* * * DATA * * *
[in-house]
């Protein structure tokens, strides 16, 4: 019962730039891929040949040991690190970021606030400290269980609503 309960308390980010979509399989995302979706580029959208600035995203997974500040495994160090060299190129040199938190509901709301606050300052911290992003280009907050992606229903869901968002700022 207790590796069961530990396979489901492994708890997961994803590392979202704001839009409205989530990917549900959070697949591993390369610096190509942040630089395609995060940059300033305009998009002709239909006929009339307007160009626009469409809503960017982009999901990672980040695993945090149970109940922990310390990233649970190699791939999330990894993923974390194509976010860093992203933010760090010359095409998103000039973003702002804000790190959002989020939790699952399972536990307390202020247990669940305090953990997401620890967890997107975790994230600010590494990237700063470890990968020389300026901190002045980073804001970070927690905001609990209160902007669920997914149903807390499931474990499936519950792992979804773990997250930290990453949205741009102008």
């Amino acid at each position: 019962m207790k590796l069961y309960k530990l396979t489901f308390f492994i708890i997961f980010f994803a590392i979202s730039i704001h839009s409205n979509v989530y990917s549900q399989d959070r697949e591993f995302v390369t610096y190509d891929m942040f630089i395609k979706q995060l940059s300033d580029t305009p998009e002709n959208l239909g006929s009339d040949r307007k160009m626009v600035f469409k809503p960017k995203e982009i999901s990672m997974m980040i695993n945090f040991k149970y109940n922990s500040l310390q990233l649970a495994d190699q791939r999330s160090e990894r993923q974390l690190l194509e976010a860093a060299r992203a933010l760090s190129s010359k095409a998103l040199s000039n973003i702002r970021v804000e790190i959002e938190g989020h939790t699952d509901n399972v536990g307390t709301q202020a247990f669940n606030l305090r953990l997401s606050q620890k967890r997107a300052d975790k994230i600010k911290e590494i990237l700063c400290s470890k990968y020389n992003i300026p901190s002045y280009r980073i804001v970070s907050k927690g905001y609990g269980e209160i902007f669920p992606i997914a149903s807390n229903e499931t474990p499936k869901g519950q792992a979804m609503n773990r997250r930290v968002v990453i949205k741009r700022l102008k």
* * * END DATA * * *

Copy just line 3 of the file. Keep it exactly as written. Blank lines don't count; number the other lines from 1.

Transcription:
């Amino acid at each position: 019962m207790k590796l069961y309960k530990l396979t489901f308390f492994i708890i997961f980010f994803a590392i979202s730039i704001h839009s409205n979509v989530y990917s549900q399989d959070r697949e591993f995302v390369t610096y190509d891929m942040f630089i395609k979706q995060l940059s300033d580029t305009p998009e002709n959208l239909g006929s009339d040949r307007k160009m626009v600035f469409k809503p960017k995203e982009i999901s990672m997974m980040i695993n945090f040991k149970y109940n922990s500040l310390q990233l649970a495994d190699q791939r999330s160090e990894r993923q974390l690190l194509e976010a860093a060299r992203a933010l760090s190129s010359k095409a998103l040199s000039n973003i702002r970021v804000e790190i959002e938190g989020h939790t699952d509901n399972v536990g307390t709301q202020a247990f669940n606030l305090r953990l997401s606050q620890k967890r997107a300052d975790k994230i600010k911290e590494i990237l700063c400290s470890k990968y020389n992003i300026p901190s002045y280009r980073i804001v970070s907050k927690g905001y609990g269980e209160i902007f669920p992606i997914a149903s807390n229903e499931t474990p499936k869901g519950q792992a979804m609503n773990r997250r930290v968002v990453i949205k741009r700022l102008k």